Luxury fashion retailer Net-A-Porter Group is on a mission to become a media company with the launch of its own global fashion magazine Porter.
Porter, powered by Net-A-Porter.com, is a global magazine for and about women, brought to you by the smart people behind the luxury fashion empire Net-A-Porter Group, which includes a stable of sites such as Net-A-Porter, Mr Porter, The OutNet.
The launch of the fashion magazine, which will produce a print and digital version, is the first major play in the media space by the group, which produces a number of custom publications through its sites.
Porter is different though. This global publication brings together “world-class editors, writers, stylists and photographers to deliver a unique global print magazine, and also – in the digital edition and mobile experience, powered by Net-A-Porter – the ability to shop and discover more … within the magazine.”
Natalie Massenet, Founder & Executive Chairman of Net-A-Porter, said: "With the launch of Porter I feel like we have come full circle at The Net-A-Porter Group. The founding idea for this business was about launching a shoppable magazine online, inspired by the incredible glossy magazines we have grown up with. Porter is the fulfilment of many years of thinking and dreaming.”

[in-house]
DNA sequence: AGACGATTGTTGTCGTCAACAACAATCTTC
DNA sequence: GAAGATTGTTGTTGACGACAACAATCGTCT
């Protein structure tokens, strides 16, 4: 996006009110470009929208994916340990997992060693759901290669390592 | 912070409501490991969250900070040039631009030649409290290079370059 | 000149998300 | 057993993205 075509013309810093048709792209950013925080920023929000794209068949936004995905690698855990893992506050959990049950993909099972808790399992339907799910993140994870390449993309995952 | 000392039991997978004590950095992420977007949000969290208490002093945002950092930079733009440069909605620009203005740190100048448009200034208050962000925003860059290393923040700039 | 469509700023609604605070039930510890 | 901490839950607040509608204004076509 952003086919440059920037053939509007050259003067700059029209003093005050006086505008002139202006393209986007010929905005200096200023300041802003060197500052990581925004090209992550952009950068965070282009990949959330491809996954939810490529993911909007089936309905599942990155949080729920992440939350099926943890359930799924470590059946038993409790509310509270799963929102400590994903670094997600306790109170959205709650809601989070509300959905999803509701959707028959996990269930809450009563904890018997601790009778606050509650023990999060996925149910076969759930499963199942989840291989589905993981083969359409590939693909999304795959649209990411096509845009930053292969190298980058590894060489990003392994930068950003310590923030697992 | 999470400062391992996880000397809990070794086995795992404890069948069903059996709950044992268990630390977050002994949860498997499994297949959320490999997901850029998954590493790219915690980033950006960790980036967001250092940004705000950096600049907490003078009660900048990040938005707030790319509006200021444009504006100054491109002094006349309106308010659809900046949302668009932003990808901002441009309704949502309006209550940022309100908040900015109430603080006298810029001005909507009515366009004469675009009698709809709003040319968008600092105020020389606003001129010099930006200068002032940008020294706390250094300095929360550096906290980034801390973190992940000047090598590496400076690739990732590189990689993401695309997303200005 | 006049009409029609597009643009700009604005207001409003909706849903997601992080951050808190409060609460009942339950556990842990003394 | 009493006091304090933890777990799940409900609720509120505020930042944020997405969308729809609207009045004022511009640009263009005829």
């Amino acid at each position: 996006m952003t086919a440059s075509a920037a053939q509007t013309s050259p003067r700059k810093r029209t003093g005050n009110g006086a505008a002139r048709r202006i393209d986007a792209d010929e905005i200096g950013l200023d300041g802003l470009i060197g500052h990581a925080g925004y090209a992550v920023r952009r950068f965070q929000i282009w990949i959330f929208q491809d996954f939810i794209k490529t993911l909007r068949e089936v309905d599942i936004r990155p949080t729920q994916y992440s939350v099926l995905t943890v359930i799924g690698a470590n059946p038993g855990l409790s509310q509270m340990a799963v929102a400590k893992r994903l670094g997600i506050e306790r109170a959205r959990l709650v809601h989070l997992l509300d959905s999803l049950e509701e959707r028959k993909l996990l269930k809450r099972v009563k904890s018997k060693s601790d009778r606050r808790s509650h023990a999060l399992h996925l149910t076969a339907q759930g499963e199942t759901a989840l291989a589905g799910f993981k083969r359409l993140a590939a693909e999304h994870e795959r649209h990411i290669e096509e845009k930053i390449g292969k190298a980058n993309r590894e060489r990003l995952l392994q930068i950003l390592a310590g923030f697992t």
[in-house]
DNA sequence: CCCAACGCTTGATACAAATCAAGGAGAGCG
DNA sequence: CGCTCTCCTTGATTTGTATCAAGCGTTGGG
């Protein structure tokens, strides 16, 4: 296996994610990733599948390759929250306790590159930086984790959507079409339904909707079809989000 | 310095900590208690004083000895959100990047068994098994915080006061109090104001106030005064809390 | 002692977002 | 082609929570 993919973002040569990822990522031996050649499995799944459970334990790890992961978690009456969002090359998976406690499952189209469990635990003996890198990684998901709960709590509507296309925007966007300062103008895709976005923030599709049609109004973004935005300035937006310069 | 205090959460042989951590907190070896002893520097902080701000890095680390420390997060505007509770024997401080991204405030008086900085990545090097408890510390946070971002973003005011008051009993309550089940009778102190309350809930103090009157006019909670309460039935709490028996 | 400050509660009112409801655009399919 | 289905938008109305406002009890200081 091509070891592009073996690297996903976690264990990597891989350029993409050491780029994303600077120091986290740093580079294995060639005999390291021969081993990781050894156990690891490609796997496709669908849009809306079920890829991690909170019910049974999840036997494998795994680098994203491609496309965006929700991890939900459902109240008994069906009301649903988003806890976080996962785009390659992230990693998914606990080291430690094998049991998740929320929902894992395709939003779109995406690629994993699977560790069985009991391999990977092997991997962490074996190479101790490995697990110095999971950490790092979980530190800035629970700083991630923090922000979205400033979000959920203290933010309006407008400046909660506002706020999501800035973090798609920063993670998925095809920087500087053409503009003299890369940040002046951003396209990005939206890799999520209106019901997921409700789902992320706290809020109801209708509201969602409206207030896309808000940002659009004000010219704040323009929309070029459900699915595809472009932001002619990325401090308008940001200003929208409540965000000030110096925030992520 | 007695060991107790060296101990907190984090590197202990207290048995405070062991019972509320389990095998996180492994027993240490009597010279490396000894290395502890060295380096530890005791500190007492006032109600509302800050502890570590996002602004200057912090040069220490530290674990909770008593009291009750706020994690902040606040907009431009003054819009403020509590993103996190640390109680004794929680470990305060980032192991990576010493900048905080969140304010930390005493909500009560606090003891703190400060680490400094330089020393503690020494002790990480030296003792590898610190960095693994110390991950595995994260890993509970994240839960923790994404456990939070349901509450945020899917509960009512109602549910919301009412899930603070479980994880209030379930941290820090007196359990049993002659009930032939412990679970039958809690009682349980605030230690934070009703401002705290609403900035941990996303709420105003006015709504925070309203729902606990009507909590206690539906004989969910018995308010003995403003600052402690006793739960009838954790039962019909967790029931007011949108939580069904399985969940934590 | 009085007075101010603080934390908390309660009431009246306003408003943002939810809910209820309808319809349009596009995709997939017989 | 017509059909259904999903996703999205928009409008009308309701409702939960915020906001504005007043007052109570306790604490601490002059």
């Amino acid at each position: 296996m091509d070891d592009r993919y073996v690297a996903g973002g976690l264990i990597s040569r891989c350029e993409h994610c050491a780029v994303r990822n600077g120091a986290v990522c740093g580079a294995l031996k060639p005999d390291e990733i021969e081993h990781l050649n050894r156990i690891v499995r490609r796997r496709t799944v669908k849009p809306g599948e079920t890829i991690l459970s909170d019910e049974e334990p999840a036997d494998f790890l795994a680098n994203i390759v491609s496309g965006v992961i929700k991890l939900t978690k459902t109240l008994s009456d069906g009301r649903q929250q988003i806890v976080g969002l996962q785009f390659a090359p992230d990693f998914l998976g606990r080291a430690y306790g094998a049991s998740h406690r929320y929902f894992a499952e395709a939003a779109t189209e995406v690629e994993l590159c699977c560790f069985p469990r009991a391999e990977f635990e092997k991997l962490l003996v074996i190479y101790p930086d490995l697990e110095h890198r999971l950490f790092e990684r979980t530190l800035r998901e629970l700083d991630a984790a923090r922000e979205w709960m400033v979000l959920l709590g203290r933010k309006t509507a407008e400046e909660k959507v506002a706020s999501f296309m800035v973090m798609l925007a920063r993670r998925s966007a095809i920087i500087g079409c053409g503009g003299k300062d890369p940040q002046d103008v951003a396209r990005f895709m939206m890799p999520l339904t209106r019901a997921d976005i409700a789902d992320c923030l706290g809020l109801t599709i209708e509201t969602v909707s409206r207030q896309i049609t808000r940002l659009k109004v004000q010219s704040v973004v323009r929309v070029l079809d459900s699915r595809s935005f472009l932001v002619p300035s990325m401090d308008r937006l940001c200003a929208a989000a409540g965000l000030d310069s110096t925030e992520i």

Net-A-Porter is banking on the brand’s 8.3 million customers worldwide to help grow the glossy title, which aims to compete with the likes of Vogue, Harpers Bizarre and Marie Claire.
Porter will be available on newsstands around the world, as well as via subscription and the downloadable digital edition, the magazine will publish six issues a year and focus on fashion, beauty, culture, travel and art.
The digital edition will contain links enabling readers to purchase via Net-A-Porter.com, while the print version points readers towards the shoppable features.
“In Porter, not only will you find an authoritative global point of view and a bespoke curation of fashion, beauty, travel and culture in one luxurious glossy package, but also the quickest route to shopping that shoe, reading that novel, or booking that trip of your dreams—thanks to Net-A-Porter's easy-to-use app,” said Editor-in-Chief Lucy Yeomans.